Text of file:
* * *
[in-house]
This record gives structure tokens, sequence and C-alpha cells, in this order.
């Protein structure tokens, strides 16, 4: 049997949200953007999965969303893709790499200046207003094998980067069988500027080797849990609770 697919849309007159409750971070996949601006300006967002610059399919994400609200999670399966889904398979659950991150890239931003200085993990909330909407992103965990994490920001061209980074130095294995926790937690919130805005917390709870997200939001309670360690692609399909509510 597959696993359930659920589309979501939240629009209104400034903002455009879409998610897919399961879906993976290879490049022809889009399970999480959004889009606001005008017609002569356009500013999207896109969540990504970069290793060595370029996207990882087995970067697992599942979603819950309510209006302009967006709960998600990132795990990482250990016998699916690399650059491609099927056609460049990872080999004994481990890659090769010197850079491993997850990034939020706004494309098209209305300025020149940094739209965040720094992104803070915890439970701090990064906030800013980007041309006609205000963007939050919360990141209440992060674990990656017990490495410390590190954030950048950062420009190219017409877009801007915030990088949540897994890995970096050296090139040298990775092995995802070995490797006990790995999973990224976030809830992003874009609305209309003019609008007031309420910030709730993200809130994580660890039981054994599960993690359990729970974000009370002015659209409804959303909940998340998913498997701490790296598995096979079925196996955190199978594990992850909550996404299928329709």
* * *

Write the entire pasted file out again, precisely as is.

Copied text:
[in-house]
This record gives structure tokens, sequence and C-alpha cells, in this order.
């Protein structure tokens, strides 16, 4: 049997949200953007999965969303893709790499200046207003094998980067069988500027080797849990609770 697919849309007159409750971070996949601006300006967002610059399919994400609200999670399966889904398979659950991150890239931003200085993990909330909407992103965990994490920001061209980074130095294995926790937690919130805005917390709870997200939001309670360690692609399909509510 597959696993359930659920589309979501939240629009209104400034903002455009879409998610897919399961879906993976290879490049022809889009399970999480959004889009606001005008017609002569356009500013999207896109969540990504970069290793060595370029996207990882087995970067697992599942979603819950309510209006302009967006709960998600990132795990990482250990016998699916690399650059491609099927056609460049990872080999004994481990890659090769010197850079491993997850990034939020706004494309098209209305300025020149940094739209965040720094992104803070915890439970701090990064906030800013980007041309006609205000963007939050919360990141209440992060674990990656017990490495410390590190954030950048950062420009190219017409877009801007915030990088949540897994890995970096050296090139040298990775092995995802070995490797006990790995999973990224976030809830992003874009609305209309003019609008007031309420910030709730993200809130994580660890039981054994599960993690359990729970974000009370002015659209409804959303909940998340998913498997701490790296598995096979079925196996955190199978594990992850909550996404299928329709």